• President Barack Obama, left, listens to a live band along with Cuba's President Raul Castro during a state dinner at the Palace of the Revolution in Havana. (AP)
A novel idea put forward by two US researchers details a grand marine conservation plan for the infamous Guantanamo Bay site.
By
Georgina Cooke

22 Mar 2016 - 4:16 PM  UPDATED 22 Mar 2016 - 4:16 PM

Rolling green hills, expanses of untouched shorelines, pristine blue waters and temperatures above 20 degrees Celsius year round.

It reads like the write-up for a slice of blue ribbon holiday real estate, certainly not the kind of land a country like, say, the United States might want to relinquish, and certainly not at the behest of a pair of experts in marine biology and international law.

While Guantanamo Bay is renowned for being home to America’s controversial military prison, it is not as widely known that the region is also home to a thriving ecosystem, boasting forests, mangroves, coral reefs and seagrass beds that support a vast array of wildlife and endangered species.

But this natural habitat also represents a way forward for US-Cuba diplomatic relations - so think conservation biologist Joe Roman and Professor of International Law James Kraska.

How? By turning the US-owned prison into an international “peace park”, of course!

As Barack Obama readied himself to become the first US president to visit the country in 88 years over the weekend, Roman and Kraska published an article in the respected journal Science, urging the POTUS to consider turning the detention facility, which has consistently breached human rights law, into a research institution. 

“The United States should deliver on President Obama's recent plan to close the military prison at US Naval Station Guantánamo Bay and repurpose the facilities into a state-of-the-art marine research institution and peace park, a conservation zone to help resolve conflicts between the two countries,” they wrote.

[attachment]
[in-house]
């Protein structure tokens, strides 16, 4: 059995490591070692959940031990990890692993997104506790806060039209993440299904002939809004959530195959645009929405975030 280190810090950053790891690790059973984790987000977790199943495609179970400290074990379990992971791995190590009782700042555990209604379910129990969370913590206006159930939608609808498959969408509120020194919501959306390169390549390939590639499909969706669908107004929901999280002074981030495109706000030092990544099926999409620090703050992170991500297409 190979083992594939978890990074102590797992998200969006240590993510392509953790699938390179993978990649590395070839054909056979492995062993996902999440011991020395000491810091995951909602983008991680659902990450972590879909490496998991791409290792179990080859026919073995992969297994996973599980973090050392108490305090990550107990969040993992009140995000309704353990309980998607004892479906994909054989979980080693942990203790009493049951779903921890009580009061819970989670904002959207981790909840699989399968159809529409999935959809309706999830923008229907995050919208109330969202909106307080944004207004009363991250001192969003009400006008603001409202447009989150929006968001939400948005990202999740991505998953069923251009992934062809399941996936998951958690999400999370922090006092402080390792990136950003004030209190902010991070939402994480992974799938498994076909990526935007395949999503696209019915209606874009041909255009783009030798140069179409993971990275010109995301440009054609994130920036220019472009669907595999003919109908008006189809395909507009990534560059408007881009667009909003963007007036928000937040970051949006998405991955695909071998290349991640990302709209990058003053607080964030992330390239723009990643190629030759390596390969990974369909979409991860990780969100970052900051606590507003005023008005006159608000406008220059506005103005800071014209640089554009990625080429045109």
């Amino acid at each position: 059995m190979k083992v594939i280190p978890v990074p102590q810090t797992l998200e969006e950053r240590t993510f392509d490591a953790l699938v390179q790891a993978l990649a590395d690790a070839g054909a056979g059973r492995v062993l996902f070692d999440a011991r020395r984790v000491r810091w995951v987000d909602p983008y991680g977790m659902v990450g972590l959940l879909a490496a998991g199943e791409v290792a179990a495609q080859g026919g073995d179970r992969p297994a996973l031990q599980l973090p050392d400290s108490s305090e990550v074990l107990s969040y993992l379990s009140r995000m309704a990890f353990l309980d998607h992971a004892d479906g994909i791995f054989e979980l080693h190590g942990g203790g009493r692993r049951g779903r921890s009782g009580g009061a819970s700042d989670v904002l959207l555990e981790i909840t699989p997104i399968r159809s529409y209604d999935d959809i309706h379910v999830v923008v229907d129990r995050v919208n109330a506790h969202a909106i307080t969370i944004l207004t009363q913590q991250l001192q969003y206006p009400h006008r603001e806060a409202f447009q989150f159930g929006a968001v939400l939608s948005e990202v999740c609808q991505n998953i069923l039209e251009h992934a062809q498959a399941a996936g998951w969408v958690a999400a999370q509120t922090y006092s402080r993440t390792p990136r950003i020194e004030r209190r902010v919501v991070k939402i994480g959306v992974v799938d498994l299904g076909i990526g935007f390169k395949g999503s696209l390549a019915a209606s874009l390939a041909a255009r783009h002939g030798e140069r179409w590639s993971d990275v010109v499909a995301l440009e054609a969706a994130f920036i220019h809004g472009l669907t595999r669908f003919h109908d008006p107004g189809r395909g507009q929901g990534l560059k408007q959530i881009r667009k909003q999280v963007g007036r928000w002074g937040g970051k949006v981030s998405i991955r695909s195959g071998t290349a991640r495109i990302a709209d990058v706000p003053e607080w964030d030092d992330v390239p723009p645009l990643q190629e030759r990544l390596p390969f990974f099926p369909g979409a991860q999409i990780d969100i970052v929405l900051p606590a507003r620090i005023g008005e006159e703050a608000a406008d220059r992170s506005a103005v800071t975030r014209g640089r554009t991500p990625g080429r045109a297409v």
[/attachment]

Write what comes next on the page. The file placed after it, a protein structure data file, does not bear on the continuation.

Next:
Earlier this year, Obama outlined plans to close the prison however no action has yet been taken, and the move was met with resistance from local US politicians.

Roman and Kraska argue that a carbon-neutral facility could become the cornerstone from which the US and Cuba forge a new international partnership.

“A park that commemorates the history of the area and uses existing infrastructure for a research centre would give global recognition to the country's conservation efforts," they write in the article.

"It would provide financial support, up-to-date facilities for ecological and environmental work, and an opportunity to build capacity and train Cuban scientists and students, especially those from the surrounding eastern provinces."

“This model, designed to attract both sides ... could unite Cuba and the United States in joint management, rather than serve as a wedge between them, while helping meet the challenges of climate change, mass extinction, and declining coral reefs.”

By reducing the area’s carbon footprint and opening up a dialogue on marine science research, Cuba would be able help vulnerable endemic species such as the Cuban iguana and the West Indian manatee, as well as the green turtle and hawksbill turtle which use the area to breed.

In this way, Roman and Kraska state, Cuba could position itself as a future leader in conservation science.

But Professor Corey Bradshaw, of the School of Biological Sciences at The University of Adelaide, thinks that while the idea is a sound one, without a real plan for funding, the proposal may fall flat.

"They're very expensive to run and if they are not budgeted [for] ... they can sort of sit there unoccupied and waste lots of money," he told SBS Science. "Cuba is a fairly difficult place for people to do research in ... there are probably some unique opportunities."

"The most plausible outcome would be investment by a US tertiary institution, they [could] incorporate some kind of undergraduate or post graduate program," says Bradshaw. "I can see that as a peaceful collaboration between US and Cuba."

While US administration officials have said the base is not up for discussion, the president is unlikely to avoid questions over the site on his trip, as deputy national security adviser Ben Rhodes acknowledged that returning the site to Cuba would symbolise a crucial act of reparation.

"They are insistent, obviously, that our presence there is not legitimate and that the facility be returned to them,” Rhodes told National Public Radio.

Since the prison was established in 2002, Cuba has viewed the US occupation of the land as illegal, refusing to cash the annual AUD$5390 cheques paid by the US as rent and calling for the site to be returned to them.

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